I like the quiet pause that comes at the closing of one year and the opening of the next. There is a delicious stillness, particularly today, the first of January. This stillness is to be breathed in deeply and then exhaled slowly as the wheels of routine turn and normality resumes over the coming days.
Yesterday, at dusk, we walked in the woods and listened to the wind in the trees. The rooks that roost in the trees along the top of the wood were chattering and restless, scattered groups in other parts of the valley. We waited. Eventually they started to gather; more and more coming together and settling under the narrowest sliver of a new moon.
Sunny, bright blue sky. Light wind. We walk across the beck and up the steep road, following the Cleveland Way. Fenced-off cliff-tops and a road that disappears into the void beyond the cliff edge. We follow ‘a line made by walking’ through a field of winter wheat, then on up the hill, climbing all the time, past cottages precariously positioned near the cliff edge. Last year’s bracken is bright, singing in the sunshine, contrasting against sparkling blue sea and sky. Up a steep bank with wind-sculpted hawthorn and a robin. Round the back of a dis-used quarry and up to a trig point, then on past noisy, shaggy cows and a communications mast. Turning down a steep lane with a pond to the side, an owl appears silently, flying low over the pond. We stand absolutely still, breath held. It turns and flies towards us, then suddenly off across fields to the right, and it’s gone. A flock of lapwings swirl around then disappear too. On we go, enlivened by our encounter, down the steep lane, past interesting farm houses and out-buildings. Back onto the footpath and we join the muddy line through the field. An owl pellet lies on a rock by the path: A perfect waste disposal package of hair and bones with jaws and pairs of teeth protruding from the tightly packed mass, not unlike the fossils embedded in stone down under the nearby cliffs. The shape and darkness of the pellet is similar to some of the pebbles I collected on the beach earlier in the week. We are almost back at the village and the owl re-appears and I see clearly now that it is a barn owl. A bonus second sight, this time prolonged as it flies low over a patch of rough cliff-top grassland. It cruises up and down, around, back and forth, hunting for quite some time. Suddenly it turns and comes too close, our eyes meeting for a split second, then it thinks better of it and flies off towards the sun setting behind the smoking potash works. Light fading. It occurs to me that the pellet I found was probably from this very same bird and the whole encounter feels very special indeed.
A long time ago I was taught how to dissect pellets and identify all the different small mammals, amphibians etc. that the owl had eaten. I haven’t decided yet whether to do that with this one. It is tempting to investigate all those tiny little jaw bones and skulls but there is something rather wonderful about this tightly bound bundle as it is.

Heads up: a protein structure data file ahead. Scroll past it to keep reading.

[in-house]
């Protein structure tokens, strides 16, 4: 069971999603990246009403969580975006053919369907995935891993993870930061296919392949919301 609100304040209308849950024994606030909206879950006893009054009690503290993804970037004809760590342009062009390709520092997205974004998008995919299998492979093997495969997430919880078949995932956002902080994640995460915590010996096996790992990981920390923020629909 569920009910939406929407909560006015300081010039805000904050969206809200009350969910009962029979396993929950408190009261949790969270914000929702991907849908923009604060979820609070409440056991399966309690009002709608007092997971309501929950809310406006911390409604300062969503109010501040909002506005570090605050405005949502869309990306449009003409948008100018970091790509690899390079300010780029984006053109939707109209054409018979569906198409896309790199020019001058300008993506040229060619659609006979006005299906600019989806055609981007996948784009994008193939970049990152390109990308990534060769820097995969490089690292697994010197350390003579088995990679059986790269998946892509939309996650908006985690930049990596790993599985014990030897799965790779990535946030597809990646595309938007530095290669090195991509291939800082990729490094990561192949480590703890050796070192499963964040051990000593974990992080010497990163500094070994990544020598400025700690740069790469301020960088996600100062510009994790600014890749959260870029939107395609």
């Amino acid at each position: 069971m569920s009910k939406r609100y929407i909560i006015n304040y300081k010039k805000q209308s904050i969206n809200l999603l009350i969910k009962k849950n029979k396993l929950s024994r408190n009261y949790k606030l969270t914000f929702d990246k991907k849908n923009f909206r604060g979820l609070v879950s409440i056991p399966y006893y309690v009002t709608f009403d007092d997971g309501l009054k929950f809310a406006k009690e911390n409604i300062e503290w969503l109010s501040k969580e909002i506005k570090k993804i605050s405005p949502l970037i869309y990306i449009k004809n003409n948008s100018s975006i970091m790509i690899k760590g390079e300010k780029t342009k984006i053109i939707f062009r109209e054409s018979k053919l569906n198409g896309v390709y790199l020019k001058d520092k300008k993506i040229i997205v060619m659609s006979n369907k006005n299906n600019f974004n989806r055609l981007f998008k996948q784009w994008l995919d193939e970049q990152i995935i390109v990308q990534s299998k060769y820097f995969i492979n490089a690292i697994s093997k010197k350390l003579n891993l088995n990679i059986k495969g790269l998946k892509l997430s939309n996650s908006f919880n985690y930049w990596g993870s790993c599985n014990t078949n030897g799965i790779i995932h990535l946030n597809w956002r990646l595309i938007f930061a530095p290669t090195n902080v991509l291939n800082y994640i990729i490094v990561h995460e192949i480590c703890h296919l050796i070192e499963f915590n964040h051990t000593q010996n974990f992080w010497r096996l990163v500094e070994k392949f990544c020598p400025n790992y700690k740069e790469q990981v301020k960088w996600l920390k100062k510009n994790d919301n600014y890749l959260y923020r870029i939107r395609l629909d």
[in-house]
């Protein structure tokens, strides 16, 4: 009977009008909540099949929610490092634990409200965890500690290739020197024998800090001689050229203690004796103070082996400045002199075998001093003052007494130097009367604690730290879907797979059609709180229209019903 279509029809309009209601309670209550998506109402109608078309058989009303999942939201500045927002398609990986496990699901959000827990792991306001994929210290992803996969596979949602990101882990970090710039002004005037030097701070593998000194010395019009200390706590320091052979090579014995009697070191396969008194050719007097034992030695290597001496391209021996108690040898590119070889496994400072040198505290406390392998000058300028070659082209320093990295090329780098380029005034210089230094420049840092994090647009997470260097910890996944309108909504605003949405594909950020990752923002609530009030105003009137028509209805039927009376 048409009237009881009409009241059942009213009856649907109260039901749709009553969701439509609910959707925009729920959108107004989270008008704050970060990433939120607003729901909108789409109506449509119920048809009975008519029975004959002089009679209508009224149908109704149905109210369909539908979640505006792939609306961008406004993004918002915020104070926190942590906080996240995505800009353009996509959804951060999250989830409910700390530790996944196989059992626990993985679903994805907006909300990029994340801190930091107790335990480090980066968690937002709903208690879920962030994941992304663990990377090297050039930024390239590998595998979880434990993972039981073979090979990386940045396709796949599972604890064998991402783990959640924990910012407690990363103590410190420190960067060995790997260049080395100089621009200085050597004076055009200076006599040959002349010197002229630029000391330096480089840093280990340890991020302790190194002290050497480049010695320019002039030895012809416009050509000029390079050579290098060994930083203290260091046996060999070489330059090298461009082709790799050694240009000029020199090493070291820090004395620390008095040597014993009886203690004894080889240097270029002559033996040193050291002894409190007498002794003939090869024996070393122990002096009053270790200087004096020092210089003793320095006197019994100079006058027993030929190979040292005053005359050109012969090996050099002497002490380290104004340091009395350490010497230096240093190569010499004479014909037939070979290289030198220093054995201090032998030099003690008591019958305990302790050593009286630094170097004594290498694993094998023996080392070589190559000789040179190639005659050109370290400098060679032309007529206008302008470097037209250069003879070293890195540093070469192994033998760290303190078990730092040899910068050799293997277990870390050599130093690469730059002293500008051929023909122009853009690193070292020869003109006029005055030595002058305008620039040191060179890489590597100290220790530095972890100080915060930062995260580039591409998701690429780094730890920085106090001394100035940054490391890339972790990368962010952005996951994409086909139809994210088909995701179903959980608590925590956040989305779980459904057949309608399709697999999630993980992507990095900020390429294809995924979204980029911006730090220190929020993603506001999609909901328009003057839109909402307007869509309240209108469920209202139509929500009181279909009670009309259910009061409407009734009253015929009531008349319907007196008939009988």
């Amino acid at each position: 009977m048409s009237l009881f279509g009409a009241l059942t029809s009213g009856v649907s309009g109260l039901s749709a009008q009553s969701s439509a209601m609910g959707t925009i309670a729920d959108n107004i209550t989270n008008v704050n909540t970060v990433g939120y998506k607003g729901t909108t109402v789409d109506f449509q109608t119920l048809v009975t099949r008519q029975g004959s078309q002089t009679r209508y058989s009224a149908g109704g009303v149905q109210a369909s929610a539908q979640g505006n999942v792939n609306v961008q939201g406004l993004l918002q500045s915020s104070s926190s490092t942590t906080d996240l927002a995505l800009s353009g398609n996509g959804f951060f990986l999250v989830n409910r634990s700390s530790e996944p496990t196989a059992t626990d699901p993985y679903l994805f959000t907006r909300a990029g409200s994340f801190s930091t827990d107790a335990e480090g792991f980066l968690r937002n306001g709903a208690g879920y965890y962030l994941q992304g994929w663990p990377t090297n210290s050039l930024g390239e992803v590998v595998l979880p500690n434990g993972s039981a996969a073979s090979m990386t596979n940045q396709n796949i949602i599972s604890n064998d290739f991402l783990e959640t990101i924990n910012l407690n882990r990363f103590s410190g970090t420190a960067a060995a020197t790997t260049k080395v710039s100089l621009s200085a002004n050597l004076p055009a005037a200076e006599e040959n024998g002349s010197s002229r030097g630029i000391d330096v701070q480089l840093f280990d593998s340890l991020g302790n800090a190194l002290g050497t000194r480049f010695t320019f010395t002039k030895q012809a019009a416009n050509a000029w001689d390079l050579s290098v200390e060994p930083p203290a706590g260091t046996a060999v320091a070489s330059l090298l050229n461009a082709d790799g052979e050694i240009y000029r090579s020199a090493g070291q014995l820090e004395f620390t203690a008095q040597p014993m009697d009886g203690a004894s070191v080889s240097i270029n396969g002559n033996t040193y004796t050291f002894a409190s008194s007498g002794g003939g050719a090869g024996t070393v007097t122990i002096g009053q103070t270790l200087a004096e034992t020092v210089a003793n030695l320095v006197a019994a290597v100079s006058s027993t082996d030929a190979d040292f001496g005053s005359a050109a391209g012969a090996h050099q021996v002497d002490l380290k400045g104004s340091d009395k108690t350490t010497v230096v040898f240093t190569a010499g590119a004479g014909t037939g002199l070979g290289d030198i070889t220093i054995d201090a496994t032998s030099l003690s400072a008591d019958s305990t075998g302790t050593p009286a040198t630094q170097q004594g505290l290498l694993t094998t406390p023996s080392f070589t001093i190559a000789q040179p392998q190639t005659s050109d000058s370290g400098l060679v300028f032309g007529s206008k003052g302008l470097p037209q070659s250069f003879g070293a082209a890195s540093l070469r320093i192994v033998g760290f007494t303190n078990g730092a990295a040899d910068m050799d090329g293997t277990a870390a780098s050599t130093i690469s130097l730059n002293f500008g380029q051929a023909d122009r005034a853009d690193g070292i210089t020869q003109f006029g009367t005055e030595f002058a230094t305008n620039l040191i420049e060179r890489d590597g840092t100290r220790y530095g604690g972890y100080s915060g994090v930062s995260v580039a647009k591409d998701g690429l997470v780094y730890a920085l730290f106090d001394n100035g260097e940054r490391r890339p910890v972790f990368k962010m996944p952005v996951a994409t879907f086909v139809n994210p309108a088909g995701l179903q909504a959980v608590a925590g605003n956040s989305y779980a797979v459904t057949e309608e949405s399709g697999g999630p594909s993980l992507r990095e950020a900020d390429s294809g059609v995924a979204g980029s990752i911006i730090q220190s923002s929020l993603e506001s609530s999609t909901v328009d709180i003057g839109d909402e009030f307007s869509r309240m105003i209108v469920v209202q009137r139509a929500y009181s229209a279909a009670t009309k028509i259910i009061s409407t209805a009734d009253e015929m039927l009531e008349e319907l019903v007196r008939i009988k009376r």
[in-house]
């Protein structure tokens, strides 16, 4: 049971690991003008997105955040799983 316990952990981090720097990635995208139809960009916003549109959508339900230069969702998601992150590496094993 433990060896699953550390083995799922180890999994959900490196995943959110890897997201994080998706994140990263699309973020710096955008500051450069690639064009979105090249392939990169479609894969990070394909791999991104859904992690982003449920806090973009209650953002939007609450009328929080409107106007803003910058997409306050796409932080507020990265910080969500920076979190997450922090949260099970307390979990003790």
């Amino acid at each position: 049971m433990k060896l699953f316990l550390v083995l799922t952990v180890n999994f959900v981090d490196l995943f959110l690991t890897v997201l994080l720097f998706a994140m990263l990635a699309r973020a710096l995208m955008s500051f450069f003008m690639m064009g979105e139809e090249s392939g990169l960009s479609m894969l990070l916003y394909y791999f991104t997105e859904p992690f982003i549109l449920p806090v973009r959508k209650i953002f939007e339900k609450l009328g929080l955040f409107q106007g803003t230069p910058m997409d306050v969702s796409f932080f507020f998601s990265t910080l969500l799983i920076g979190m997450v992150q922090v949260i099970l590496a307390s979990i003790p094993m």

Last week was a working week away from home on the North Yorkshire coast: a week of walking, reading, thinking and developing work towards my Findings exhibition; a week of changing weather, windy cliff-tops, cold fingers on the beach, fossils and falling cliffs, stunning views…
upside-down limpets, marks on rocks left by limpets, pebbles and pellets…
mud underfoot (and half way up the trousers), mud on woven thread, mud trails left by periwinkles at low tide…
As I mentioned a couple of posts back, I spent my 40th birthday exploring the wonderful Hackfall woods in North Yorkshire. This special place is a historic landscape garden, which appears wild but has been manipulated by the hand of man for over 400 years. Now managed by The Woodland Trust and The Hackfall Trust, it is a Site of Special Scientific Interest.
For two whole days, from sunrise to beyond moonrise, we drank every detail of the woodland in. Walking every path, treading each 18th century step, discovering all the carefully planned vistas and more. From our precariously perched hideaway we looked down onto the steeply sloping valley, lined with a tapestry of trees recently exposed as their winter selves. The luminous larch held the light and glowed from it’s soon-to-drop yellowing needles. Walking amongst the trees we came upon the recumbent trunk of a fallen tree that had become home to a whole community of plant species: a garden where fairies might have partied, littering the populated surface of the trunk with their tattered wings. The death of majestic birds was exposed before us on the path: blood spilled and feathers strewn. The naked pink of sycamore stems caught our attention. We marvelled at hazel branches holding droplets to sparkle in the last light as the moon rose behind silhouetted boughs. And through it all the rushing river wound its noisy way; energetic always. Water is a constant in this wood: dripping, rushing, hanging, pooling, reflecting.
Those tattered fairy wings I found were sycamore keys in various states of delicate decay. I collected a few, popping them into a little jar to study later. Back in my studio I emptied out the jar and laid out the keys. Counting them I found that I had collected exactly 40. I set out to draw each one, studying the detail of their veined surface and aiming to capture something of their fragility.
The drawings are made in walnut ink on watercolour postcards. The ink was made from walnut husks gathered in the Yorkshire garden of a friend. The first few of the series are now posted in my shop and a donation will be made to The Woodland Trust from the sale of each drawing. My drawings are ongoing, a few a week until all 40 are made. I’ll let you know how I get on.